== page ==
For information on a café closure, a Winter Tree Walk and the Tree Health Centre Construction Plans, see here.
Wednesday 20th November 2019
A beautiful country”
A talk by Norman Blow on the history of Armenia and his connections with that country with colour slides of visits spanning twenty years.
The Library, Malton School, Middlecave Road, Malton, YO17 7NH
Admission: Friends FOC, Visitors, are very welcome, £4.00.
The Yorkshire Arboretum is offering free admission to all who visit between Saturday 23rd and Saturday 30th November, to commemorate National Tree Week 2019 and the close of its 40th anniversary year.
The arboretum will be hosting events to celebrate National Tree Week, led by Director Dr John Grimshaw, including a Winter Tree Walk on Wed 27th. Visitors can reserve their place by contacting the arboretum on 01653 648598. A day course called Talking Pines takes place on Mon 25th, exploring the arboretum’s pines and other conifers, tickets for which can be purchased from the Yorkshire Arboretum website. The walks will explore the rich diversity of the arboretum, and John will be on hand to offer advice on planting and care in your own garden.
2019 has been an important year for the Yorkshire Arboretum. An ongoing development campaign has secured funding to enable us to build the UK’s first Tree Health Centre – a purpose-built facility to expand public awareness about the threats to our trees from pests and diseases, and the need to keep our trees healthy – work will begin in January 2020. Funding for the project has come from the Peter Sowerby Foundation, the Prince of Wales’s Charitable Fund and the Government’s Local Growth Fund, secured by the York, North Yorkshire and East Riding (YNYER) LEP, and private donations.
Yorkshire Arboretum Director Dr John Grimshaw says: “We are delighted to offer free entry as we close out the 2019 season. National Tree Week is vital in raising awareness of the need to plant new trees and nurture those we already have. Opening the arboretum free-of-charge is a wonderful way to spread the word. Following one of our tree trails is a great way to explore, and our interpretation boards contain more than a few surprising facts demonstrating just how important trees are to us.”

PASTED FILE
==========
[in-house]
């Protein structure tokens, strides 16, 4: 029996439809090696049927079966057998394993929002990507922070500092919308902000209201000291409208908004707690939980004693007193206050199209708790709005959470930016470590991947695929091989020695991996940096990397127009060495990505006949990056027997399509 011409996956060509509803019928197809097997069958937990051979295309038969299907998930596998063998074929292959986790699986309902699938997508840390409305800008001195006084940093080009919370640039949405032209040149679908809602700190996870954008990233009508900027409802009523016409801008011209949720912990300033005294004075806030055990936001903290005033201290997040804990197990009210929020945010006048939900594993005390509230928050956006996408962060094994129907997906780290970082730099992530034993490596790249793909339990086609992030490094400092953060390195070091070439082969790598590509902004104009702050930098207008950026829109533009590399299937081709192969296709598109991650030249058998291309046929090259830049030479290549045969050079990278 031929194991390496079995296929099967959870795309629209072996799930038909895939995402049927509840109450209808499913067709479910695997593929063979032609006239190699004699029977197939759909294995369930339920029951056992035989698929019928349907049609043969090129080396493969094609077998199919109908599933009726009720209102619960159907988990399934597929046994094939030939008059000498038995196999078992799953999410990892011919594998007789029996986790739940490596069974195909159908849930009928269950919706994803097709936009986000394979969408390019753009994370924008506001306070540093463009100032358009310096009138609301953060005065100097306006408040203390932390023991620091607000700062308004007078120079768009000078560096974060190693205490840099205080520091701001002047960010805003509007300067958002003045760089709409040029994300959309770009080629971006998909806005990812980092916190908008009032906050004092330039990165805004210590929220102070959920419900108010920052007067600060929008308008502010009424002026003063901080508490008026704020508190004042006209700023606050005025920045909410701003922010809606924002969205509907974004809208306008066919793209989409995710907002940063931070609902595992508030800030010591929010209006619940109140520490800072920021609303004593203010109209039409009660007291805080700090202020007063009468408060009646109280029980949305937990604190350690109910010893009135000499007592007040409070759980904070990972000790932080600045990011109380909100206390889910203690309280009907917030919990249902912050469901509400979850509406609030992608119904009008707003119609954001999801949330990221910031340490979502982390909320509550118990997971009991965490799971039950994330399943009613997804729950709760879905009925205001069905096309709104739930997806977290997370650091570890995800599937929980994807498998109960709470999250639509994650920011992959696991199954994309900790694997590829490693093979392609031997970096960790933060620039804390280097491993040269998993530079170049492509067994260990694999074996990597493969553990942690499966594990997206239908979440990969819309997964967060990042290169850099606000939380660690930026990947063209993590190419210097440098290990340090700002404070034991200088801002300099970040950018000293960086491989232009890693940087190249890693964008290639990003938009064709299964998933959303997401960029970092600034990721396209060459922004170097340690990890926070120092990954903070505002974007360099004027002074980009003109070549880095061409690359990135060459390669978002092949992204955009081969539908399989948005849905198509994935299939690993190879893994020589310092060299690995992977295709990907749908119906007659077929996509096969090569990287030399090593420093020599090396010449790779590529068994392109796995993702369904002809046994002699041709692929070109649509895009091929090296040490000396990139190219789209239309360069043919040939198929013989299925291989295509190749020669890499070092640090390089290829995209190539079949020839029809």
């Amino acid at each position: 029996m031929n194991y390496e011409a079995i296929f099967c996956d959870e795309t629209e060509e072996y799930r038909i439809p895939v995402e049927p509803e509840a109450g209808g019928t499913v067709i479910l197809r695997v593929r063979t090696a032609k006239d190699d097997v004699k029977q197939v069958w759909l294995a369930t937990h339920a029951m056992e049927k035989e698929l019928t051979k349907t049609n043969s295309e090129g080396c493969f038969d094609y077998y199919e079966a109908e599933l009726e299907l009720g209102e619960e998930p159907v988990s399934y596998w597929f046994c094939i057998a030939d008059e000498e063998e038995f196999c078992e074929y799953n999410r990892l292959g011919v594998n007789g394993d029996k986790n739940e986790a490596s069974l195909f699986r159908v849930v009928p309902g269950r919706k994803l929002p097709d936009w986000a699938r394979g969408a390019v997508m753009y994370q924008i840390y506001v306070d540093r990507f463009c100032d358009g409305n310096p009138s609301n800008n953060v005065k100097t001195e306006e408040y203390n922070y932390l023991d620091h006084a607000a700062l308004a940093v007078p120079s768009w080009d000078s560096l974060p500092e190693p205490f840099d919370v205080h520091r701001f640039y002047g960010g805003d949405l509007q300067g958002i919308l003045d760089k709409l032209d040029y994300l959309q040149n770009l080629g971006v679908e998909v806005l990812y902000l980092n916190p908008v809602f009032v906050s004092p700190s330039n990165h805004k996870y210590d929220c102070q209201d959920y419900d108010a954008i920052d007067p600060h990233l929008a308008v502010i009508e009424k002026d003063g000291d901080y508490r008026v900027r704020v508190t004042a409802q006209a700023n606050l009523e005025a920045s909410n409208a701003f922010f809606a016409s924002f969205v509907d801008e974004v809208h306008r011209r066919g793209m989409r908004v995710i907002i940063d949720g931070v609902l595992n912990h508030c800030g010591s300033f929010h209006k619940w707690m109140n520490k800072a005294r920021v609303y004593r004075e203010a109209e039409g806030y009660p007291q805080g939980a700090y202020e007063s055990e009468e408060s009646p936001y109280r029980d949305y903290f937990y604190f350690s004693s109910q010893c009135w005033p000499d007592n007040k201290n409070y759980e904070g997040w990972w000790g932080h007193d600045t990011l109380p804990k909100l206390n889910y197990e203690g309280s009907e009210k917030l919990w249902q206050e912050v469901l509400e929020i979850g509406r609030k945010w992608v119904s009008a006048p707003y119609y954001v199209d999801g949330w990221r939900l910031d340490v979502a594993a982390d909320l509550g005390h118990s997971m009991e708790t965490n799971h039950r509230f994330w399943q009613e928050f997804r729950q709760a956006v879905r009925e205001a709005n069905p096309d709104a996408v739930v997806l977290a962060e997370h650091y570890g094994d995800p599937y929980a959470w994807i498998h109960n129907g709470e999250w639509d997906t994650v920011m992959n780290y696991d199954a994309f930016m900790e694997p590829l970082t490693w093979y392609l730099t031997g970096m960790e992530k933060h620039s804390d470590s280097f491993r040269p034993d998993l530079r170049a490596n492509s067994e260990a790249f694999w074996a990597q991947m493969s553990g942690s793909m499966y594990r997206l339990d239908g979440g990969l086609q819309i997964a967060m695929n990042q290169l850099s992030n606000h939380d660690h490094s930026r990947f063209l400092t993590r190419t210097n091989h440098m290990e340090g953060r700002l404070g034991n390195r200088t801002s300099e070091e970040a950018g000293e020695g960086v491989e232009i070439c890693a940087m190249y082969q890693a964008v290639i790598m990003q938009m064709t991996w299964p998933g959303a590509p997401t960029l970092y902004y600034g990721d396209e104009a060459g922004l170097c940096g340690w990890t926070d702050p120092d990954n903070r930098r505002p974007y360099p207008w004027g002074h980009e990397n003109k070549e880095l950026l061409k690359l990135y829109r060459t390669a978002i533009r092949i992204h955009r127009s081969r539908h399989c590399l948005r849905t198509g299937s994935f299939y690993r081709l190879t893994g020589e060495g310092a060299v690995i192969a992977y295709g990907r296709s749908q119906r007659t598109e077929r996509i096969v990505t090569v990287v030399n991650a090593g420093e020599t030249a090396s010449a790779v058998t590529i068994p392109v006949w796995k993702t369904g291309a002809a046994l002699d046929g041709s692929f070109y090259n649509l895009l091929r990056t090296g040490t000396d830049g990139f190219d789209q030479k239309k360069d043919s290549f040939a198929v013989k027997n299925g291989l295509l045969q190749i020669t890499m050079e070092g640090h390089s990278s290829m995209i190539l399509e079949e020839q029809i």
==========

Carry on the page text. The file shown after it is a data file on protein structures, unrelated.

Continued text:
North Yorkshire’s Police, Fire and Crime Commissioner is asking for five minutes of your time this weekend to create a county-wide snapshot of concerns about illegal drugs.
Julia Mulligan wants to capture the views, concerns and insight of residents so she can present those to key partners and agencies involved in addressing the challenges at a North Yorkshire Drugs Summit – but we need you to act quickly, the survey is only open until 1pm on Monday to create a real-time snapshot.
The Summit, on Tuesday (12 November), was called for by Julia to understand the issues caused by illegal drugs across the county which she believes are on the rise. It will bring together organisations including North Yorkshire Police, the Public Health Team, County Council and Changing Lives.
The short survey asks what you have seen and heard taking place where you live, the impact you believe drugs are having in your community and what action was taken by the authorities if you reported it.
It can be completed at www.northyorkshire-pfcc.gov.uk/drugssurvey until 1pm on Monday, 11 November. The results will then be collated and presented by Julia at the Summit so a frank and open discussion can be had about what more can be done by working together.
The Yorkshire Arboretum is hosting a new exhibition by acclaimed artist and printmaker Mark Hearld, drawing inspiration from the site’s spectacular autumn colour. York-based artist Mark, who studied at the Glasgow School of Art, with an MA in Natural History Illustration at the Royal College of Art, has produced a series of new pieces in his recognisable style.
Much of Mark’s practice stems from his love of the British countryside and its inhabitant wildlife – he paid a visit to the arboretum in late October, studying the variety of colours, shapes and textures found amongst the trees and landscape of the 120-acre site to inform his new works.
Yorkshire Arboretum Director Dr John Grimshaw said: “Mark’s work is distinct in its application of colour, and is the perfect companion to the glory of the trees at this time of year. These new pieces will allow our visitors a chance to view the arboretum’s autumn through the eyes of one of Yorkshire’s great artists.”
The exhibition will run from Saturday 16th to Saturday 30th November in the Visitor Centre, with original pieces on display and for sale throughout.